Of interest to all employers where pension loss may be calculated as part of an employee’s unfair dismissal compensation are the recent comments from the Court of Appeal (CA).

In this case, the CA overruled both the Employment Tribunal and Employment Appeal Tribunal on the issue of calculating pension loss after constructive unfair dismissal. However, the CA also commented that the guidelines for calculating the amount of pension loss which should be awarded as compensation were in urgent need of review.


Ms Griffin worked at Derriford Hospital, Plymouth and brought a successful claim in the Employment Tribunal (ET) against the NHS Trust for constructive unfair dismissal and disability discrimination, following a period of illness. The ET assessed her future loss of earnings on the basis of her finding an alternative job within a year of the hearing. Her pension loss was calculated using the “simplified approach”, which calculates pension loss on the basis that, effectively, the employee will be able to enter another open final salary scheme.

Ms Griffin appealed the ET’s decision on remedy, both for loss of earnings and for pension loss. She conceded that she would be able to enter another pension scheme in time, but not that it would be a final salary scheme. The Employment Appeal Tribunal (EAT) remitted the decision back to the ET to review the level of compensation. The ET did increase Ms Griffin’s loss of earnings award but maintained the pension loss calculation, worked out on the simplified basis, was correct. Ms Griffin’s second appeal to the EAT failed, and she appealed to the Court of Appeal (CA).

The CA dismissed her appeal on future loss of earnings issues. However, the CA overruled both the ET and the EAT on the issue of the pension loss calculation. The CA held that the simplified approach did not provide adequate compensation for the loss of enhanced rights in the NHS final salary scheme, and instead applied the “substantial loss” approach. According to the 2003 Compensation for Pension Loss Guidelines, which provide recommendations on pension loss calculations, the substantial loss approach may be used:

…in cases where the person dismissed has been in the respondent’s employment for a considerable time, where the employment was of a stable nature and unlikely to be affected by the economic cycle and where the person dismissed has reached an age where he is less likely to be looking for new pastures.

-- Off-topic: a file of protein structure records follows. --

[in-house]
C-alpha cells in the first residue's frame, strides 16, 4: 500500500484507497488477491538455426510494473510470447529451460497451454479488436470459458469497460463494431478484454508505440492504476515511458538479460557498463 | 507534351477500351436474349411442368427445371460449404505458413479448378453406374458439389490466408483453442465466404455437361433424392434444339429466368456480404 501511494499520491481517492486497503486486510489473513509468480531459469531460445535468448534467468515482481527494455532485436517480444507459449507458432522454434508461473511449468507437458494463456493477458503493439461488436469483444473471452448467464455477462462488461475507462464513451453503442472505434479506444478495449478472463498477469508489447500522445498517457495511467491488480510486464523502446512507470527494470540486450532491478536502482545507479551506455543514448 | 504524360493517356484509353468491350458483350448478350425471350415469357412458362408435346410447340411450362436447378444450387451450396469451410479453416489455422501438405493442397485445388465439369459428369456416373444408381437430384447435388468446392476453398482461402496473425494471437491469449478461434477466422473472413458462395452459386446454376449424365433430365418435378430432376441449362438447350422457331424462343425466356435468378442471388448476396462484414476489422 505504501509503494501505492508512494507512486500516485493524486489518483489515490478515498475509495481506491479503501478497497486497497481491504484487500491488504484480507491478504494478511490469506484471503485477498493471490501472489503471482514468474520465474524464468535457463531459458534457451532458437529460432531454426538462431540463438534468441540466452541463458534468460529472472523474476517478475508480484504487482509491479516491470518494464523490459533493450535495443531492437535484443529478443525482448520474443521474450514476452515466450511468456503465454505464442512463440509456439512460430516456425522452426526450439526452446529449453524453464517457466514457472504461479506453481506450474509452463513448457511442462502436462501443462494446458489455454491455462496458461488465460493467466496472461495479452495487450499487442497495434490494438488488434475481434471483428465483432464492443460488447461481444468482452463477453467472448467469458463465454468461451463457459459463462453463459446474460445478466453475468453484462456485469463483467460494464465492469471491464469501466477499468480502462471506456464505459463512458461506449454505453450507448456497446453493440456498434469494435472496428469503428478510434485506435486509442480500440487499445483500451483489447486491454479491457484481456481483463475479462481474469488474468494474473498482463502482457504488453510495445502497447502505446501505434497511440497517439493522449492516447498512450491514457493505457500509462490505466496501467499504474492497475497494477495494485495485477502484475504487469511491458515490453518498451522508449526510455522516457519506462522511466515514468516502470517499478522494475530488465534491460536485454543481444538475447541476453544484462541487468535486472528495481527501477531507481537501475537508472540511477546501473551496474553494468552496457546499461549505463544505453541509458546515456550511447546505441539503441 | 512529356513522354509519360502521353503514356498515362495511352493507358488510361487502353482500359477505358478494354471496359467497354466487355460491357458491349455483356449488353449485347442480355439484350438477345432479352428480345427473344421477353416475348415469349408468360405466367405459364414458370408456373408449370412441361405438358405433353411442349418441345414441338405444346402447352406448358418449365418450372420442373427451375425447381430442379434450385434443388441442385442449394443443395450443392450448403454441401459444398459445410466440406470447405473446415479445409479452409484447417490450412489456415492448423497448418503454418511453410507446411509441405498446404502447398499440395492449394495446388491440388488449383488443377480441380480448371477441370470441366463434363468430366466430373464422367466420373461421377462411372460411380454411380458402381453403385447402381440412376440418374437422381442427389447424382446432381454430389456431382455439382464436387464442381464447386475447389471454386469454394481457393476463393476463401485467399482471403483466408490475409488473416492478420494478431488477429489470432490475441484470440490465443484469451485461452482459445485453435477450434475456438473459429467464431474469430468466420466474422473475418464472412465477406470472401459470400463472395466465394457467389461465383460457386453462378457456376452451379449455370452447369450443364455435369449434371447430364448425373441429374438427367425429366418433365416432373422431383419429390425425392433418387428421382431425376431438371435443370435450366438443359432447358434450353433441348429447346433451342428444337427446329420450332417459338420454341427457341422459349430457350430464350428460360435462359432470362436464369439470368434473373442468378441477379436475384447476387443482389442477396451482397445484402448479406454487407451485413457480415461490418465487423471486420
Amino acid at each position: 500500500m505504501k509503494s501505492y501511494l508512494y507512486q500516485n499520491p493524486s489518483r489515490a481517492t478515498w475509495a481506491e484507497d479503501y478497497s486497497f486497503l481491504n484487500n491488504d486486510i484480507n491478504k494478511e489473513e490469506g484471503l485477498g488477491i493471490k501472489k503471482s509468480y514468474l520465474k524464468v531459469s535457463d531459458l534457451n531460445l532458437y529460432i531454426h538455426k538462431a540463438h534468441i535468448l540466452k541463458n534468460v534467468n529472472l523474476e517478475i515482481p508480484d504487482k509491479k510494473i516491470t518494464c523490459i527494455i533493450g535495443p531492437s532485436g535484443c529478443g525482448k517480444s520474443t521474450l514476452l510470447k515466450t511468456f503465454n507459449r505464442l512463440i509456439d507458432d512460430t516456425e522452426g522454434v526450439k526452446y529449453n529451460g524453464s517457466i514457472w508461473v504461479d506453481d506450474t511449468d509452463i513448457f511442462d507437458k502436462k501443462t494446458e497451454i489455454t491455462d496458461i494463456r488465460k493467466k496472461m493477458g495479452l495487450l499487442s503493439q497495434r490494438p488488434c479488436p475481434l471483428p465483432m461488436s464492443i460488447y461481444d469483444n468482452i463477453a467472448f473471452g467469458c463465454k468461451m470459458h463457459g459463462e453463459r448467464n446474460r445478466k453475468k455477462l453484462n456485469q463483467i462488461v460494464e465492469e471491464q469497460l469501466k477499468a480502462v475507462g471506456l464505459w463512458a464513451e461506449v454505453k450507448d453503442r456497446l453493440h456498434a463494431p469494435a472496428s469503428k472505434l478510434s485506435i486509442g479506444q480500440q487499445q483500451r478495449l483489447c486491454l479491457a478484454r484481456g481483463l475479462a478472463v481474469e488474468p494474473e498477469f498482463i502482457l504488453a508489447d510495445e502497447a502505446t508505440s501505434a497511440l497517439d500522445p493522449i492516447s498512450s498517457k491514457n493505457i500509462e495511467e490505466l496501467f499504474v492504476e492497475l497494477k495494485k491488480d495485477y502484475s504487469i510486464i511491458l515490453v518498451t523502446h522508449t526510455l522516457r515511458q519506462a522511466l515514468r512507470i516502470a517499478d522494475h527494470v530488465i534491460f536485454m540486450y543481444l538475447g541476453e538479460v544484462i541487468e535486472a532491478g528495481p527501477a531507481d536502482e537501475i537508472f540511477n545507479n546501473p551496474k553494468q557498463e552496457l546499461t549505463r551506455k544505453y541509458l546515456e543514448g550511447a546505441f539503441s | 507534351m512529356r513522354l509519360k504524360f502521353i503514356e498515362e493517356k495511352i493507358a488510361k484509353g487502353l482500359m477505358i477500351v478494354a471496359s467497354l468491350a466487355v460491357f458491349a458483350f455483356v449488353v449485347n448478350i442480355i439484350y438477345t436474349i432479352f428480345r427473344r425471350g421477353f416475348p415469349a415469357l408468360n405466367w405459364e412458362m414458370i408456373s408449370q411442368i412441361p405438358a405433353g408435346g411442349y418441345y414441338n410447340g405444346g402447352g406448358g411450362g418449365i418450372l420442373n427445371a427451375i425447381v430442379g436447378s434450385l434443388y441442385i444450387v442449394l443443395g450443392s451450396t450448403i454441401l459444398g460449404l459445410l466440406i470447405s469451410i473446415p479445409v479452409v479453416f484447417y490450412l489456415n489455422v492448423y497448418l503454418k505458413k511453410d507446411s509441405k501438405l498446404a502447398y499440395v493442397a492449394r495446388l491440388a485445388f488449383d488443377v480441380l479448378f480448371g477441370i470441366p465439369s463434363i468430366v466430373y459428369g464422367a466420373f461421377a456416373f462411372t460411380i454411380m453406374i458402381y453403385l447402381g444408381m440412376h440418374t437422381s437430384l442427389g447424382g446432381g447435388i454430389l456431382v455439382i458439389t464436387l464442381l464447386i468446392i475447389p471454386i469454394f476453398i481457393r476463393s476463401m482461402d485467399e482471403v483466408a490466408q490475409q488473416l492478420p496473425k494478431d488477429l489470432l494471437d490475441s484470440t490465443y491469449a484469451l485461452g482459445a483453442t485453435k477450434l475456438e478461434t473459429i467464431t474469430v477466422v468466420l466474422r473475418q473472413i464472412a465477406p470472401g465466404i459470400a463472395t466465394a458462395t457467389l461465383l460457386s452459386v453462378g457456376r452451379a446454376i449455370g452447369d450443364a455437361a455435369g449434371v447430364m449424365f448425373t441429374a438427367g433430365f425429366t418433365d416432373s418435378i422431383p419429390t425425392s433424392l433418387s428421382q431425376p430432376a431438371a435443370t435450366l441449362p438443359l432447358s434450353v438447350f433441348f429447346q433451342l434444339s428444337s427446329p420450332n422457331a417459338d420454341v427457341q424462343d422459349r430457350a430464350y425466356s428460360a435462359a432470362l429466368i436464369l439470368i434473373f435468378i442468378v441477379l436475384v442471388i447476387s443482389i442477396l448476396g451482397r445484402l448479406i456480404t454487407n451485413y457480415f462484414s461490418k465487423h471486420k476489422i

Although Ms Griffin was relatively young, her job (as a bone densitometrist) was highly specialised, and (the CA held) she would have been unlikely to have left her job but for the discrimination, and all the factors pointed to a career-long pension loss. The CA invited the parties to reach a compromise on the pension loss figure, although Lord Underhill, who gave the leading judgment, commented that the 2003 guidelines were in urgent need of review, as “the extent to which [their] recommendations on particular points remain valid will increasingly need to be carefully considered.”


From a pensions point of view, this case is interesting principally for the CA’s comments on the 2003 pensions loss guidance. The substantial loss approach to pension compensation was taken in this case as the CA considered, for various reasons, that the claimant would probably have stayed in her job until retirement. However, it is likely that the compensation guidance could be open to future attack from one of the parties on the basis that it is out of date, depending on whether the ET concerned chooses the simple or substantive loss approach to the calculation.

Since 2003, many final salary schemes have switched to the career average basis, and many others have closed to new membership or to future accrual altogether, with employers offering defined contribution benefits going forward. The substantial loss approach is therefore already uncommon and may become more rare as final salary membership diminishes. With this in mind, respondent employers could well argue that those parts of the guidance supporting substantial loss should be ignored, as this approach assumes final salary benefits will feature in a claimant’s future remuneration package.